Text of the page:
1800s. Germany. Clara Schumann (1819-1892)
Clara Schumann’s father Friedrich Wieck had resolved before her birth that she should become a piano virtuoso to profit by her financially. This is the reason, why she got an intensive musical education contrary to the most female musical coevals. Already as a teen she did many concert tours and was acknowledged throughout Europe as a phenomenally talented child prodigy. Simultaneously she started to compose mainly piano pieces, but also a piano concerto, a piano trio with violin and cello, and three Romances for violin and piano. In 1836 she got to know her later husband Robert Schumann, but her father prohibited this connection and tried to prevent every contact. A fierce battle between him and the couple began.
Her artistic producing suffered her whole life from the power struggle between these two men. Robert Schumann wanted her to be a dutiful housewife and to give up her musical activity. When her concert for piano was published in 1937, she hoped for a review by her husband in the Neuen Musikzeitung, but he kept silent. Instead a small note appeared saying that a review is out of the question, because it concerns the work of a woman. Her father was pathologically jealous of Robert and thus tried to corrupt her career.
The psychological pressure by her father and husband and additionally the difficult conditions women had anyway to assert themselves in the man dominated music world, let Clara finally doubt her own compositional abilities.
Source: Eva Rieger, ‘Frau, Musik und Männerherrschaft – zum Ausschluβ der Frau aus der deutschen Musikpädagogik, Musikwissenschaft und Musikausübung’, Frankfurt / M. Berlin. Wien. Ullstein, 1981.
1800s. Germany. Fanny Hensel (1805-1847)
The sister of Felix Mendelssohn, Fanny Hensel, was very gifted in composing, but her family was against a professional musical career and refused the publishing of her works. Her early works were published under the name of her brother, which had a debilitating effect on her motivation and creative power. 1838 she wrote to her brother: “Dear Felix, This winter I have composed nothing at all (…), But by the way who cares about? Nobody cares two hoots about it and nobody do my bidding”.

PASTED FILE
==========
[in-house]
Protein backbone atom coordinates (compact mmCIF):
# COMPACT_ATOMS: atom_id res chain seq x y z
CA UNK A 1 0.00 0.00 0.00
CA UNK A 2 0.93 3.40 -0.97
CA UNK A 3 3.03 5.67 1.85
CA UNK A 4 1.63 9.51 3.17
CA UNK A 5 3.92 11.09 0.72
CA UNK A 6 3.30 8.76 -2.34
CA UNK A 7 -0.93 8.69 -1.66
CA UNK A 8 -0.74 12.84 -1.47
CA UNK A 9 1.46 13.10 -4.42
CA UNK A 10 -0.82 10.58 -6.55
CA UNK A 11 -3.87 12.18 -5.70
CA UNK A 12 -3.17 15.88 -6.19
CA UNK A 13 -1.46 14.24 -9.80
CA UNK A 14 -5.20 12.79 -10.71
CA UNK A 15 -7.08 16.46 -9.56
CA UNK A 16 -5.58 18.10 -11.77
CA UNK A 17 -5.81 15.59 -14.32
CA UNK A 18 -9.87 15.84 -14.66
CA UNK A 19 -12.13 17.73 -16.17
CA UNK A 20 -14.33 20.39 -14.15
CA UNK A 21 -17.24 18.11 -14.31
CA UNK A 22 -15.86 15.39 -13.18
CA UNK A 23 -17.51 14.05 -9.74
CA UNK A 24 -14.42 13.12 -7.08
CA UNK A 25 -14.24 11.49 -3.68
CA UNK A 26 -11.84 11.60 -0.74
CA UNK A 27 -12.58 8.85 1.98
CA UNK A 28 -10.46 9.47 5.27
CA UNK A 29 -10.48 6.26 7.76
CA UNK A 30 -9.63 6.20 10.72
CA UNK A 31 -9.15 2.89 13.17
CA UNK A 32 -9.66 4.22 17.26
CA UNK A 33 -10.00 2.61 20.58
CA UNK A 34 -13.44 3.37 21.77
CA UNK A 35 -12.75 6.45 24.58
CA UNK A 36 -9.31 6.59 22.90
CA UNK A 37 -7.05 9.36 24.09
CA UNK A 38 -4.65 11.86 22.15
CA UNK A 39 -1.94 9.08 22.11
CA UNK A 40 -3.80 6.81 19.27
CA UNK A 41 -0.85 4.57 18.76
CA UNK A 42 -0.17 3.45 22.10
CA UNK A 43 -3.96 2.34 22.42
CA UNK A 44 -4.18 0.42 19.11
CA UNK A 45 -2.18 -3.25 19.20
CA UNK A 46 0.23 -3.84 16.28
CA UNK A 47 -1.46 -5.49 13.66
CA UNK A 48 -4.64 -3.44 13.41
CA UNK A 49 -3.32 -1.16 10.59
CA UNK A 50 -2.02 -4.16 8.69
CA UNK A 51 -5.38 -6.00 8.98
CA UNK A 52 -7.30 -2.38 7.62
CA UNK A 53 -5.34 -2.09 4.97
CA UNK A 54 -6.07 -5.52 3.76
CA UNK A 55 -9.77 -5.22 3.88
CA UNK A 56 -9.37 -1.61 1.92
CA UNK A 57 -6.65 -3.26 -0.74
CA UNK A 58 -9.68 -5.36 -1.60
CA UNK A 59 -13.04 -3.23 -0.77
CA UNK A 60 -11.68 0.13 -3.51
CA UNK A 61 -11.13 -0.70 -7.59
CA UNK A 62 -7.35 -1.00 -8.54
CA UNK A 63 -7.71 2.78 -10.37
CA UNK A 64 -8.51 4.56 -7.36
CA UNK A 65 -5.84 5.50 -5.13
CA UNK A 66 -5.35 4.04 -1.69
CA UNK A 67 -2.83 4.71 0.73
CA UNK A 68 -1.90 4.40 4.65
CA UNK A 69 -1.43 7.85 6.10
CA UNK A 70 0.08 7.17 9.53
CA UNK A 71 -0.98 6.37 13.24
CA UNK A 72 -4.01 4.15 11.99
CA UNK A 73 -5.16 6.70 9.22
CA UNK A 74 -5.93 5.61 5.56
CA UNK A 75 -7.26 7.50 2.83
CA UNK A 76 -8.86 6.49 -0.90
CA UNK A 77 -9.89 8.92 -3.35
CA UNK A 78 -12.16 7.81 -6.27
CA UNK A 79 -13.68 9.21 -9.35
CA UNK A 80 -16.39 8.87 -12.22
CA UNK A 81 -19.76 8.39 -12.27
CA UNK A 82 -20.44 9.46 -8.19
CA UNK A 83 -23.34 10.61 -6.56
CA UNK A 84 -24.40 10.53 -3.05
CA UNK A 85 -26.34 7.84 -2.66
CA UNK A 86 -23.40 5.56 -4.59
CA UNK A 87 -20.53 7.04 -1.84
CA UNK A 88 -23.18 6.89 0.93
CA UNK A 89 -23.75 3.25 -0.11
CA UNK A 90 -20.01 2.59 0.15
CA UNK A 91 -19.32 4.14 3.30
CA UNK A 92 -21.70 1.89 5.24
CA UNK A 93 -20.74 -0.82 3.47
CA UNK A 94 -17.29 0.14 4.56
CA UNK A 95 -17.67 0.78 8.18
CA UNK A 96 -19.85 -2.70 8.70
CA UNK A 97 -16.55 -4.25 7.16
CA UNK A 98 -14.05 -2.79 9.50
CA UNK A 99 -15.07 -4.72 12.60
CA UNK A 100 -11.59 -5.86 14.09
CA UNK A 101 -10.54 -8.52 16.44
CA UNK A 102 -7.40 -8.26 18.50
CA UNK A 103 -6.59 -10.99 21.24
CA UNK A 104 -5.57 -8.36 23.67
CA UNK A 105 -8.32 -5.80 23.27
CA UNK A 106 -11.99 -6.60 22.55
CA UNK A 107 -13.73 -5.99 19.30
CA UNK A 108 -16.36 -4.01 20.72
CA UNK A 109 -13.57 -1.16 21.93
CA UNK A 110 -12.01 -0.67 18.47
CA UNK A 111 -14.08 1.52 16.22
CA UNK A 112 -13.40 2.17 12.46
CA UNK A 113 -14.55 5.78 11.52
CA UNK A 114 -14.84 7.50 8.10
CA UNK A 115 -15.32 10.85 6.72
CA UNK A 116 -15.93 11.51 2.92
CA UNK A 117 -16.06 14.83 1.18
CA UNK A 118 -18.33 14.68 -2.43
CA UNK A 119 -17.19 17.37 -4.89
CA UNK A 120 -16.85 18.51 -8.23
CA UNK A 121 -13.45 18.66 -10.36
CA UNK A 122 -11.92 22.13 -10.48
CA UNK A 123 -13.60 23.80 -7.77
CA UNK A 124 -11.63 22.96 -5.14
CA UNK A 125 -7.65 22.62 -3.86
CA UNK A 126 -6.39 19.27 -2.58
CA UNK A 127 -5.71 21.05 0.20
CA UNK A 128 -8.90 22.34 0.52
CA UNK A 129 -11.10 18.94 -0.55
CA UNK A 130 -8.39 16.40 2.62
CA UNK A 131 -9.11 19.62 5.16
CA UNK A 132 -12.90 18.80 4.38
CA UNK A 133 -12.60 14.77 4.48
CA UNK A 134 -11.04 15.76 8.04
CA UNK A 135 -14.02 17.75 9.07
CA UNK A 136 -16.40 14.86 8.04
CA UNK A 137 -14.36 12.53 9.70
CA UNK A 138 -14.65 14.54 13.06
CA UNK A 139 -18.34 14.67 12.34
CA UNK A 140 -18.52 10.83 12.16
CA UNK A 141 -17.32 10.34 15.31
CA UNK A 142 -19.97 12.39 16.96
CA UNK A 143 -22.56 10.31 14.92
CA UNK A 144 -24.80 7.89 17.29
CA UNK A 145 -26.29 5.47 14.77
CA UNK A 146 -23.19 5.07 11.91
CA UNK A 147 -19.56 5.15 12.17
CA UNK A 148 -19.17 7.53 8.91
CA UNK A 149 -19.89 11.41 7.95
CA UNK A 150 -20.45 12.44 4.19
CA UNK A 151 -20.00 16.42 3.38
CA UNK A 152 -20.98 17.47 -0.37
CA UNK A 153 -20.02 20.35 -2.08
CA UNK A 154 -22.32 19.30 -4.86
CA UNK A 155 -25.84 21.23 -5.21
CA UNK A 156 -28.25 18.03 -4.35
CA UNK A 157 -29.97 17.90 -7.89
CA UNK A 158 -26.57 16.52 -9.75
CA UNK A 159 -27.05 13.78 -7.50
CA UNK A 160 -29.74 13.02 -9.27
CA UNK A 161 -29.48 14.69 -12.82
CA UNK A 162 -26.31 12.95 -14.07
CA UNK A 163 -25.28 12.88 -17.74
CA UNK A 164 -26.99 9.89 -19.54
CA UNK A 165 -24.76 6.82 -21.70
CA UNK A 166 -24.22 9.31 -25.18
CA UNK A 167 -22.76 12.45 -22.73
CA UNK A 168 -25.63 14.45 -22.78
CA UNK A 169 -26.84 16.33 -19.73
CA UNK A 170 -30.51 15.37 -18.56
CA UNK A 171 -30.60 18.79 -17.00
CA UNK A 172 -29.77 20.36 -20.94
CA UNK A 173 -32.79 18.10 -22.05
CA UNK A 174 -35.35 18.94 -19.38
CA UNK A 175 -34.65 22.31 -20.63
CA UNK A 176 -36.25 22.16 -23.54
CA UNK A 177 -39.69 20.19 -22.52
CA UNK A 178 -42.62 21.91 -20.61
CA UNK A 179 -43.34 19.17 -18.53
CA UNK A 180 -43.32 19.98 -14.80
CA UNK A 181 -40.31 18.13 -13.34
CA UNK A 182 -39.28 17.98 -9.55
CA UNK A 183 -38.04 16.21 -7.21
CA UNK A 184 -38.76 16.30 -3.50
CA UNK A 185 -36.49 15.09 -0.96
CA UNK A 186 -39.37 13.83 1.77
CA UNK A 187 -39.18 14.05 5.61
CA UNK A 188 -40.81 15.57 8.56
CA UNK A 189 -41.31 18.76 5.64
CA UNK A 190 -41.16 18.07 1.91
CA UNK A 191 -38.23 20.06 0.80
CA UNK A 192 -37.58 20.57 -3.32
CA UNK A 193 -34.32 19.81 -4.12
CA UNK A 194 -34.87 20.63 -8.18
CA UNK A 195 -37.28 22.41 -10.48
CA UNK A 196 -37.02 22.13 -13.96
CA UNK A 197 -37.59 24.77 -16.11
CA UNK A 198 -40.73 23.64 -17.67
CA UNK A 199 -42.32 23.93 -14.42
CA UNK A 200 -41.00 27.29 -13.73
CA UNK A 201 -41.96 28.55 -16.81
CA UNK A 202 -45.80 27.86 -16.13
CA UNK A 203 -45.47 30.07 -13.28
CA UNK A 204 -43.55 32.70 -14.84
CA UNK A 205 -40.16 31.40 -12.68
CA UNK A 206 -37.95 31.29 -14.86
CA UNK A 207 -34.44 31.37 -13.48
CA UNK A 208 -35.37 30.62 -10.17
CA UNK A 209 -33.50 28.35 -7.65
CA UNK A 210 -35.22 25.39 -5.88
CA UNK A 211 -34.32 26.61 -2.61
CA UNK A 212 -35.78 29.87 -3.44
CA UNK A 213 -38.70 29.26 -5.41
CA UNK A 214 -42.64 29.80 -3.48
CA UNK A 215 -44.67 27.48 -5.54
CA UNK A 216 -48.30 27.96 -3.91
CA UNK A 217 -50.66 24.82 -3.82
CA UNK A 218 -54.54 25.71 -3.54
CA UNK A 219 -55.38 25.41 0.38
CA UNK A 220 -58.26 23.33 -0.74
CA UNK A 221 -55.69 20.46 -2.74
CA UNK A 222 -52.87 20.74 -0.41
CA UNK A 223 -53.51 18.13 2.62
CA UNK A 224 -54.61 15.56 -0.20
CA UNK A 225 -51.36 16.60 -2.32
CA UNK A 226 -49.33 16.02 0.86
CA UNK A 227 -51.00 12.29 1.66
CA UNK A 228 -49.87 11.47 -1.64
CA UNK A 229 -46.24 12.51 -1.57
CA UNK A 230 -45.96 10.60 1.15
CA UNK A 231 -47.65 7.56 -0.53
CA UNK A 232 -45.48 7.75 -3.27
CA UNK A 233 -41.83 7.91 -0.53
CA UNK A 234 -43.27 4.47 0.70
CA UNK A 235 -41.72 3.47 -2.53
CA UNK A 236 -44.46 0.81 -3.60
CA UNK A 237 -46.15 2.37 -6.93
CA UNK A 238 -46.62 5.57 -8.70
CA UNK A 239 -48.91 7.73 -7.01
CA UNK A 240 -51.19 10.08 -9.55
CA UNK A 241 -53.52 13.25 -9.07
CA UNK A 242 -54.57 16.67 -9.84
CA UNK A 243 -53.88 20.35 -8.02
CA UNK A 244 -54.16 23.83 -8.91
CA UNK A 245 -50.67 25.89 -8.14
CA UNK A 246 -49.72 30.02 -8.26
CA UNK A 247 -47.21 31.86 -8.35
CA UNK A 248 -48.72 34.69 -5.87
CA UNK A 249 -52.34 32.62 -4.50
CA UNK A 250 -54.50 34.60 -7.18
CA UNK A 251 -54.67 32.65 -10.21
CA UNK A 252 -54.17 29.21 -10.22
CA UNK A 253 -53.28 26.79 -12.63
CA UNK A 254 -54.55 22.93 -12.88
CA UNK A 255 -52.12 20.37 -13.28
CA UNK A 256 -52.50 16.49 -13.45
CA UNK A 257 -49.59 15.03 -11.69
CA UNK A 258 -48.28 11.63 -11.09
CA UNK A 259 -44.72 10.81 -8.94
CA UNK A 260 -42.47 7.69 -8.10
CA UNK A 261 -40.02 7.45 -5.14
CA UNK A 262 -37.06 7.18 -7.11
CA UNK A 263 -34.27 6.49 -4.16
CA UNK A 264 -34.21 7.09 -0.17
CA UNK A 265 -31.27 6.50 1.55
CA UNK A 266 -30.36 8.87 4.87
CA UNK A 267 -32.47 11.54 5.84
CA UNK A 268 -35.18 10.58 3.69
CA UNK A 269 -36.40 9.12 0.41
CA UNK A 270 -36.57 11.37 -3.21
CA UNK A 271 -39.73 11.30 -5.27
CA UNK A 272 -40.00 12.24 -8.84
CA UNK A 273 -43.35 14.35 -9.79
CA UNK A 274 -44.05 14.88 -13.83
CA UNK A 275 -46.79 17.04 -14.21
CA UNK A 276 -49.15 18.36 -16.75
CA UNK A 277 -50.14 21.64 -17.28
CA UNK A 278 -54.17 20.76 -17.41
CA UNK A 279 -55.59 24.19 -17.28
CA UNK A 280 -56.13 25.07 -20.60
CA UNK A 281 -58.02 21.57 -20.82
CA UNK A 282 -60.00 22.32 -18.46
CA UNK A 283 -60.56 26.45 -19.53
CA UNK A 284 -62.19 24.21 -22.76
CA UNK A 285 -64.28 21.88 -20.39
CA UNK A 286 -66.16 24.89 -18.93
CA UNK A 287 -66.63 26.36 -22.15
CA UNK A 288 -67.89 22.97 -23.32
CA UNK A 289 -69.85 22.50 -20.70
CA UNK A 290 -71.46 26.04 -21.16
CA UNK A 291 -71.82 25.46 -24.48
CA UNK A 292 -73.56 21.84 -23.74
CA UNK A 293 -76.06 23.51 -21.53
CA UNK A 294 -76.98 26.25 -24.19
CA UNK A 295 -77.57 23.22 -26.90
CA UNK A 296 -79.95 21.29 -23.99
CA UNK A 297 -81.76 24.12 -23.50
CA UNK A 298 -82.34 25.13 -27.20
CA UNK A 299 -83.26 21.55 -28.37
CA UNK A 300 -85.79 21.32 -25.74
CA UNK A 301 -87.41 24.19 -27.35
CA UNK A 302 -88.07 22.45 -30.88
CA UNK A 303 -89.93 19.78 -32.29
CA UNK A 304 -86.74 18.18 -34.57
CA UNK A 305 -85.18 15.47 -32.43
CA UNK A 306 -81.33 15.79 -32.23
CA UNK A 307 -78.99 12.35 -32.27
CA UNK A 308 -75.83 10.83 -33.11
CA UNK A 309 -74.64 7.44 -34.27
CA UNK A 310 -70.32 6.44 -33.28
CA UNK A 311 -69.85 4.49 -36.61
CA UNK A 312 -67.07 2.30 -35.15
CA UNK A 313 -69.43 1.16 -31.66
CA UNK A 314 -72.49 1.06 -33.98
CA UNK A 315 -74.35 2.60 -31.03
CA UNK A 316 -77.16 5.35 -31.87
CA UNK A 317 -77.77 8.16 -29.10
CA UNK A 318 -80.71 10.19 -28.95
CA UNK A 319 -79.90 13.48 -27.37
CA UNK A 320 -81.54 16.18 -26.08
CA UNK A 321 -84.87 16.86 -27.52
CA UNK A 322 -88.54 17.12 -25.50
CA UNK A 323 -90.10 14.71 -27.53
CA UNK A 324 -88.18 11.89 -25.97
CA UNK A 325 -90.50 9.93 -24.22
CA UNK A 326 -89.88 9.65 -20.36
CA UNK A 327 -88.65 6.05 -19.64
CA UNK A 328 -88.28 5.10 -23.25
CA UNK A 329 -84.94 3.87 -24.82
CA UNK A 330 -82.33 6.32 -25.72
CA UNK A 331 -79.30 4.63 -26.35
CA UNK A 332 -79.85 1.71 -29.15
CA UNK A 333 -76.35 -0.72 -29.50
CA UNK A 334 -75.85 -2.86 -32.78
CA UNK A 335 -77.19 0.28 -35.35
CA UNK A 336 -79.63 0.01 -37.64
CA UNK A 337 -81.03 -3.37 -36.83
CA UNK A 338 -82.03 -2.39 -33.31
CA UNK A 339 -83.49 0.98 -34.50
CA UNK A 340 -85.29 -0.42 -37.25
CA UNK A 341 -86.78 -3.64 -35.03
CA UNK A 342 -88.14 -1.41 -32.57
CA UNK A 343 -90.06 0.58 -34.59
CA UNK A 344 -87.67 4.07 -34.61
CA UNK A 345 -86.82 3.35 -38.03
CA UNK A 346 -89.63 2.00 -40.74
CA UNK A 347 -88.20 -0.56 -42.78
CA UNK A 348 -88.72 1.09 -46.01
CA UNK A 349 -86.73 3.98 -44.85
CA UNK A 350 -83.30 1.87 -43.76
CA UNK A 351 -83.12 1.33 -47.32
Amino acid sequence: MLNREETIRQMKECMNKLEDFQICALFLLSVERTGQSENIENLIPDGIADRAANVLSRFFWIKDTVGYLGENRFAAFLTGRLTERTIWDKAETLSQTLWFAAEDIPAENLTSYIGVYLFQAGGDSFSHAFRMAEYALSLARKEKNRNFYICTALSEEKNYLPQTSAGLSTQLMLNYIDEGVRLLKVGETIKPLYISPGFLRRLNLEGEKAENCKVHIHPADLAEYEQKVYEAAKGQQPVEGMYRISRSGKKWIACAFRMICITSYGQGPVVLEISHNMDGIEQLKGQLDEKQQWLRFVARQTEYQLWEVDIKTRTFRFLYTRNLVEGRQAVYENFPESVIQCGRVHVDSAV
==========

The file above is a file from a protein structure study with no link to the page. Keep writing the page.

It was only in the last year of her life that Fanny, encouraged by the family friend Robert von Keudall and despite her brother’s explicit objections, found the courage to start systematically having her works printed. But whereas the compositional rediscoveries of her brother Felix are celebrated in all professional journals, the works of her was getting dusty in the Mendelssohn archive in Berlin for a long time.
Source: www.fannyhensel.de and Eva Rieger: ‘Frau, Musik und Männerherrschaft – zum Ausschluβ der Frau aus der deutschen Musikpädagogik, Musikwissenschaft und Musikausübung’, Frankfurt / M. Berlin. Wien. Ullstein, 1981.
1800s. Germany. Cosima Wagner (1837–1930, wife of Richard Wagner), Alma Mahler-Werfel (1879–1964, wife of Gustav Mahler) and a lot of other female composers and instrumentalists shared similar experiences.
The text for the choral movement of Beethoven’s Fifth Symphony is drawn from Schiller’s poem ‘An die Freude’ – To Joy. As Schiller originally wrote it, it was ‘An die Freiheit’ – To Freedom. This was in the days of Metternich whose reputation for oppression had grown progressively since 1815. He imposed harsh censorship in Austria. Writers and musicians suspected of liberal views were blacklisted. To speak of freedom was dangerously unacceptable. Whilst an Ode to Joy would pass the censors, an Ode to Freedom would certainly not. Beethoven’s liberal thinking emphatically supported the original spirit of the French Revolution, and in his use of Schiller’s text – widely recognised for what it truly meant – was an act of defiance characteristic of Beethoven.
1850s. Italy. Giuseppe Verdi
In Naples and Rome, the phrase in ‘La Traviata’ which says ‘He took the desired prize, in the arms of love’ is considered too suggestive, and is changed.
1899. Russia / Finland. Sibelius
The enigmatic composer Sibelius wrote ‘Finlandia’ in 1899 as a piece that would help to stir up the nationalistic feelings of his native country during a time when it was ruled by Russia. In fact, this music became so popular that it was banned by the Russian authorities.